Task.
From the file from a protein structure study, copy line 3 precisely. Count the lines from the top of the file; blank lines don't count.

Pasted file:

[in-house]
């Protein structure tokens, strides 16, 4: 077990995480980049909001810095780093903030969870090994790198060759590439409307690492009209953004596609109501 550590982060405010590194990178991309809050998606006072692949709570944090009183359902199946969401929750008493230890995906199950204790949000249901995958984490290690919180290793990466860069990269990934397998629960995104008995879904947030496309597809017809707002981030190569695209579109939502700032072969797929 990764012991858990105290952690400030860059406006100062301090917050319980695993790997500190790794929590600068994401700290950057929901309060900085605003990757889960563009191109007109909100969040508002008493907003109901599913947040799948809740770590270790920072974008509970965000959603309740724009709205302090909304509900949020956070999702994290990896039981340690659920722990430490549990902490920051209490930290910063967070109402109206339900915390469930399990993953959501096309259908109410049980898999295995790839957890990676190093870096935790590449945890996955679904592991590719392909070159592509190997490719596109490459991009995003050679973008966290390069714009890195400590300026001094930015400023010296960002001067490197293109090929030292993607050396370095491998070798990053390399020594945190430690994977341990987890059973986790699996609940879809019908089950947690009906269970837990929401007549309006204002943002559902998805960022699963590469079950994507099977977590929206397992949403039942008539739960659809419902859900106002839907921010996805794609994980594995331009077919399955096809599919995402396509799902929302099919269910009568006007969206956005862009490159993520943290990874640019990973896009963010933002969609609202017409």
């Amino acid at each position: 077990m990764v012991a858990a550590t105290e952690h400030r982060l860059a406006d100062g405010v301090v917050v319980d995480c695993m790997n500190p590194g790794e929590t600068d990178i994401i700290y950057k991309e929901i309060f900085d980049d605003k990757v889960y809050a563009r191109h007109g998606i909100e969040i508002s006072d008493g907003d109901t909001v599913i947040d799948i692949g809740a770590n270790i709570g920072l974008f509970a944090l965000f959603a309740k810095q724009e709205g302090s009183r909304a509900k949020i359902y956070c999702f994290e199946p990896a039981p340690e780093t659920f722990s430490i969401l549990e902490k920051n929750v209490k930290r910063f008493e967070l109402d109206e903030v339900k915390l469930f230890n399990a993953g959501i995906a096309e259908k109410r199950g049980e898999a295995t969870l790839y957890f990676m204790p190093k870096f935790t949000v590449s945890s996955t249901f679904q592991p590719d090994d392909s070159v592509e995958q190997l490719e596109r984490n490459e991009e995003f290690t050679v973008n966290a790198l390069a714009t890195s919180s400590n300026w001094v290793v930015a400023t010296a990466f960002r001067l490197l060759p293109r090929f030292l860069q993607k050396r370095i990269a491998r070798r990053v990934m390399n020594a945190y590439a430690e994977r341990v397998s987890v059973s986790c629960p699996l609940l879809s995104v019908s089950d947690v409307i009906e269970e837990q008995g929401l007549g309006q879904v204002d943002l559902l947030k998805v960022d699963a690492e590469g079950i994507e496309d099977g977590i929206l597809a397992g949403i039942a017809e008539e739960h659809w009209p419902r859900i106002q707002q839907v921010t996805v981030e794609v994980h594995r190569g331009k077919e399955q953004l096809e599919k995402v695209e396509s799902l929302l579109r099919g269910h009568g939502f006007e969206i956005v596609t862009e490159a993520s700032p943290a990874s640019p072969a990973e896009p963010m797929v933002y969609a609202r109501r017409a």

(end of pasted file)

């Amino acid at each position: 077990m990764v012991a858990a550590t105290e952690h400030r982060l860059a406006d100062g405010v301090v917050v319980d995480c695993m790997n500190p590194g790794e929590t600068d990178i994401i700290y950057k991309e929901i309060f900085d980049d605003k990757v889960y809050a563009r191109h007109g998606i909100e969040i508002s006072d008493g907003d109901t909001v599913i947040d799948i692949g809740a770590n270790i709570g920072l974008f509970a944090l965000f959603a309740k810095q724009e709205g302090s009183r909304a509900k949020i359902y956070c999702f994290e199946p990896a039981p340690e780093t659920f722990s430490i969401l549990e902490k920051n929750v209490k930290r910063f008493e967070l109402d109206e903030v339900k915390l469930f230890n399990a993953g959501i995906a096309e259908k109410r199950g049980e898999a295995t969870l790839y957890f990676m204790p190093k870096f935790t949000v590449s945890s996955t249901f679904q592991p590719d090994d392909s070159v592509e995958q190997l490719e596109r984490n490459e991009e995003f290690t050679v973008n966290a790198l390069a714009t890195s919180s400590n300026w001094v290793v930015a400023t010296a990466f960002r001067l490197l060759p293109r090929f030292l860069q993607k050396r370095i990269a491998r070798r990053v990934m390399n020594a945190y590439a430690e994977r341990v397998s987890v059973s986790c629960p699996l609940l879809s995104v019908s089950d947690v409307i009906e269970e837990q008995g929401l007549g309006q879904v204002d943002l559902l947030k998805v960022d699963a690492e590469g079950i994507e496309d099977g977590i929206l597809a397992g949403i039942a017809e008539e739960h659809w009209p419902r859900i106002q707002q839907v921010t996805v981030e794609v994980h594995r190569g331009k077919e399955q953004l096809e599919k995402v695209e396509s799902l929302l579109r099919g269910h009568g939502f006007e969206i956005v596609t862009e490159a993520s700032p943290a990874s640019p072969a990973e896009p963010m797929v933002y969609a609202r109501r017409a």